DESCARTES, René. Discours de la méthode pour bien conduire sa raison, & chercher la vérité dans les sciences. Plus la dioptrique, les météores et la géométrie qui sont des essais de cette Méthode.

Price : 80.000,00 

First edition of the "Discourse on the method".

Leiden, 1637.

1 in stock

Leiden, Ian Maire, 1637.

4to of 78 pp., (1) l., 413 pp., (1) p. of advertissement and (18) ll. the last one blank. Jansenist brown morocco, spine ribbed and decorated, inner gilt border, gilt over marbled edges. Binding from the 19th century signed Thibaron.

198 x 150 mm.

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Precious first edition of Descartes’ masterpiece.

Tchemerzine, II, 776; PMM, 129; Horblit, One hundred book famous in science, 24; En Français dans le texte n°90; Dibner, Heralds, 81 (“The Dioptrique contains the earliest statement of Willebrord Snell’s law of refraction”); Norman Library, 621.

After Galileo’s sentence in 1633, Descartes had made a resolution not to print any book during his lifetime. From Holland where his aspiration for loneliness and isolation had driven him, the philosopher still corresponds with his nearest and dearest. It is in the face of their entreaties that he gave in and published in 1637 an anthology of his researches to which he gave the meaning of a peculiar and personal process.

After having thought of entrusting the Elsevier and then a Parisian printer with his work, Descartes ended dealing with the bookseller and printer Jean Maire established in Leyden, for the remuneration of 200 author’s copies.

Founding work written in French in order to be more intelligible and accessible “Le   Discours de la Méthode” marks a considerable step in the advancement of western thought in the 17th century.

The “Discours de la Méthode” is followed by 3 scientific reportsLa Dioptrique”, “La Géométrie” and “Les Météores”, abundantly illustrated with woodcuts.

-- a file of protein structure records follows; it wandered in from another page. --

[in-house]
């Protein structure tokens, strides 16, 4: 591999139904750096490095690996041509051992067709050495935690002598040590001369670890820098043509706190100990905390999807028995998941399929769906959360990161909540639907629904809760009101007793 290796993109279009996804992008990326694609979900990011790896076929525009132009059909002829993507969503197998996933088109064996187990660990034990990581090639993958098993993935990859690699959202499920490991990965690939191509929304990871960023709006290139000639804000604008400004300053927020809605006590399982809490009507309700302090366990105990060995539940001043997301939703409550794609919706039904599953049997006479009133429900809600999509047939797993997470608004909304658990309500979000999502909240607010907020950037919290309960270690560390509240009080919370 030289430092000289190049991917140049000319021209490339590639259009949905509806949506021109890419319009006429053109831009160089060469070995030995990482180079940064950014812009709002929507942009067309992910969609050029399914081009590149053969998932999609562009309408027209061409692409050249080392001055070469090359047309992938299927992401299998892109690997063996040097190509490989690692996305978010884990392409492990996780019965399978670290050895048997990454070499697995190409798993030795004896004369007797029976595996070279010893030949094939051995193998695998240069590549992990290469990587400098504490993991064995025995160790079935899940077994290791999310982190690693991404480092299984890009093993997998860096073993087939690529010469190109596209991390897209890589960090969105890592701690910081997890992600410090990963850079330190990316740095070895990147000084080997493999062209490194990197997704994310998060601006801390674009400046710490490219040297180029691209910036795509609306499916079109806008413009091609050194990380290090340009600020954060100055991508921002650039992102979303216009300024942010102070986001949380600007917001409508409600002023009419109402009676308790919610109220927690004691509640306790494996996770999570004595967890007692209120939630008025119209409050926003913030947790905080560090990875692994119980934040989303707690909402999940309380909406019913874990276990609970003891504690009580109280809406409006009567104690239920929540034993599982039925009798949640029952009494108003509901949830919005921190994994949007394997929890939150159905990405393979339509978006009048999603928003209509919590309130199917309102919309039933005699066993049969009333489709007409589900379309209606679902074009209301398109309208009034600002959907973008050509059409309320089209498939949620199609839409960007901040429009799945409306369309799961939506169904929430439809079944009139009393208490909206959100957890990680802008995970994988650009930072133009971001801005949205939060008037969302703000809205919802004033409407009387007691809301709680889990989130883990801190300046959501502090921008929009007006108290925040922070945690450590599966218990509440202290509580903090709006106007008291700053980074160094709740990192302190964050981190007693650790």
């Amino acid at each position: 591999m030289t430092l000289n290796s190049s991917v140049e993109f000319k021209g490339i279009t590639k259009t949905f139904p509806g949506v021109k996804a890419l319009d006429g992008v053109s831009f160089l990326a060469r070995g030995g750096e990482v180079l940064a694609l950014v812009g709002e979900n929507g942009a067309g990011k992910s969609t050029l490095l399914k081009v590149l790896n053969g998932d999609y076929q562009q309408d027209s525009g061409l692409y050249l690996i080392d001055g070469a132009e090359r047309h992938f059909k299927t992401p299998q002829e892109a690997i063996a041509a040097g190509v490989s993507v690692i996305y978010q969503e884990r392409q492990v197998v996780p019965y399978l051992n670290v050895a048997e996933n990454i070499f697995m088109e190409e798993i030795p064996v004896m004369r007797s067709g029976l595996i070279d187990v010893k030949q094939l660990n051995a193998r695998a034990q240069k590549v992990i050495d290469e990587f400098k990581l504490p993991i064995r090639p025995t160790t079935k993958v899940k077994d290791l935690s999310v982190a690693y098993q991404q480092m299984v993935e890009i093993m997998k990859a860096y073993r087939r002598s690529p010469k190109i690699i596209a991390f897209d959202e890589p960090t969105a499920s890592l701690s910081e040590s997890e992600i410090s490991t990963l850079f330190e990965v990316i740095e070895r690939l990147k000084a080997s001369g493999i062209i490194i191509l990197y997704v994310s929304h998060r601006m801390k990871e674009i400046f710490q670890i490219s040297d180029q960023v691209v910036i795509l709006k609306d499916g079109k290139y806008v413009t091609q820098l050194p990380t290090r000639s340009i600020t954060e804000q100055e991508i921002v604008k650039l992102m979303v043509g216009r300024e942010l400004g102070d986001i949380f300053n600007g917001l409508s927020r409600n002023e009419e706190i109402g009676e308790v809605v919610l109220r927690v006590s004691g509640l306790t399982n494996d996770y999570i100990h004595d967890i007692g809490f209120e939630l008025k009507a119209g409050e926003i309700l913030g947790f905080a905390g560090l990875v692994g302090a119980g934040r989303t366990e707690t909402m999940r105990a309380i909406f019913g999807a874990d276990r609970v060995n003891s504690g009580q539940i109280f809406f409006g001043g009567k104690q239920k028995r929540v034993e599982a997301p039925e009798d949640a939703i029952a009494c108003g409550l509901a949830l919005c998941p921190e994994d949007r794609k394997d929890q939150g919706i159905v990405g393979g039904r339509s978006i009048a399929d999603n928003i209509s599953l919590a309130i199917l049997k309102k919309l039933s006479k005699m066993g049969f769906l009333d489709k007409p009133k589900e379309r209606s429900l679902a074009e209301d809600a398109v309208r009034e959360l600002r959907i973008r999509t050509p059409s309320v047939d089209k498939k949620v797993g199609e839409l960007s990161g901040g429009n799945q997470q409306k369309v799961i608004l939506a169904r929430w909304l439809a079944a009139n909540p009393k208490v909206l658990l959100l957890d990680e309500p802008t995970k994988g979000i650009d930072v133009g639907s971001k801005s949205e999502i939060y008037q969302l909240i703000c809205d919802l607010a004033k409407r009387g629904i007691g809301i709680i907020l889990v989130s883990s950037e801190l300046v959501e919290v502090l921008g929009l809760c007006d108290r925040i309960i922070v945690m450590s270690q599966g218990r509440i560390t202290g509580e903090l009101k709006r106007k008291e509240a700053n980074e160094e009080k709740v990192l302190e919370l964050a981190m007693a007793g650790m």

Besides Descartes mentions Harvey’s discoveries on blood circulation (Exercitadio anatomica de motu cordis et sanguinis, 1628). It is the first discussion on this matter by a French philosopher.

The Discourse on the Method is divided in six parts. Descartes presents an outline at the beginning of the work “In the first, will be found various considerations touching Sciences. In the second, the main rules of the method which the author has been searching for. In the third, some of the rules of Morals which he has deduced from this Method. In the fourth, the reasons by which he establishes the existence of God and of the human soul, which are the foundations of his Metaphysics. In the fifth, the order of the Physical questions which he has investigated, and, in particular, the explanation of the motion of the heart and of some other difficulties which are part of Medicine, as also the difference between the soul of a man and that of the beasts. And in the last, what the Author believes to be required in order to greater advancement in the investigation of Nature than has yet been made, with the reasons that have induced him to write.” The author presents as well in the first part his biography until 1619.

Like most of important scientific books, the price of the Discourse on the Method greatly increased in the past twenty years.

Beautiful and very pure wide-margined copy, finely bound by Thibaron.

Provenance: Thomas Powell and A. F. Gougy, 1930 with ex libris.

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